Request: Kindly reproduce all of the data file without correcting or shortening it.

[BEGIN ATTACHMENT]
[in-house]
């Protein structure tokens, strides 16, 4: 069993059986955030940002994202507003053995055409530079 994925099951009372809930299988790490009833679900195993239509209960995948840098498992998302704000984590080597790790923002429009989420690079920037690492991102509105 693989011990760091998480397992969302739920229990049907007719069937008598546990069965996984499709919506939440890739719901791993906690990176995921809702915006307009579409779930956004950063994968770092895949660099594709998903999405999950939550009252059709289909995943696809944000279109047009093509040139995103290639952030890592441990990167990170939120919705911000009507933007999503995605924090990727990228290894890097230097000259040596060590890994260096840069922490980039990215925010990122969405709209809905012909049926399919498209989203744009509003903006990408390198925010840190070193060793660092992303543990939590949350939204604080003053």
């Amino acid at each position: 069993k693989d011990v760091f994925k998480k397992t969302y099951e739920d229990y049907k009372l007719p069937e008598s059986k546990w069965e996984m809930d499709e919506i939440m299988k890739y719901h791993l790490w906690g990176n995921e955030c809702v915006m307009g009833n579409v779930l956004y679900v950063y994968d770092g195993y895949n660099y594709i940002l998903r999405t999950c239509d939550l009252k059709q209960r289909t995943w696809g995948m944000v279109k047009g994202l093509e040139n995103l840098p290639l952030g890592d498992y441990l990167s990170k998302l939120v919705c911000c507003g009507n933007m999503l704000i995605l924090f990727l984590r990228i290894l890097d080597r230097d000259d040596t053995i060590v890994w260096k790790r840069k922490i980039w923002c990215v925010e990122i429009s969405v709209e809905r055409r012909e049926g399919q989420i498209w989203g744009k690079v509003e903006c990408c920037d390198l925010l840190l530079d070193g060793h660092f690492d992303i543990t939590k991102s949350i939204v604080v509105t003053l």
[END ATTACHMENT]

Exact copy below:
[in-house]
């Protein structure tokens, strides 16, 4: 069993059986955030940002994202507003053995055409530079 994925099951009372809930299988790490009833679900195993239509209960995948840098498992998302704000984590080597790790923002429009989420690079920037690492991102509105 693989011990760091998480397992969302739920229990049907007719069937008598546990069965996984499709919506939440890739719901791993906690990176995921809702915006307009579409779930956004950063994968770092895949660099594709998903999405999950939550009252059709289909995943696809944000279109047009093509040139995103290639952030890592441990990167990170939120919705911000009507933007999503995605924090990727990228290894890097230097000259040596060590890994260096840069922490980039990215925010990122969405709209809905012909049926399919498209989203744009509003903006990408390198925010840190070193060793660092992303543990939590949350939204604080003053």
């Amino acid at each position: 069993k693989d011990v760091f994925k998480k397992t969302y099951e739920d229990y049907k009372l007719p069937e008598s059986k546990w069965e996984m809930d499709e919506i939440m299988k890739y719901h791993l790490w906690g990176n995921e955030c809702v915006m307009g009833n579409v779930l956004y679900v950063y994968d770092g195993y895949n660099y594709i940002l998903r999405t999950c239509d939550l009252k059709q209960r289909t995943w696809g995948m944000v279109k047009g994202l093509e040139n995103l840098p290639l952030g890592d498992y441990l990167s990170k998302l939120v919705c911000c507003g009507n933007m999503l704000i995605l924090f990727l984590r990228i290894l890097d080597r230097d000259d040596t053995i060590v890994w260096k790790r840069k922490i980039w923002c990215v925010e990122i429009s969405v709209e809905r055409r012909e049926g399919q989420i498209w989203g744009k690079v509003e903006c990408c920037d390198l925010l840190l530079d070193g060793h660092f690492d992303i543990t939590k991102s949350i939204v604080v509105t003053l």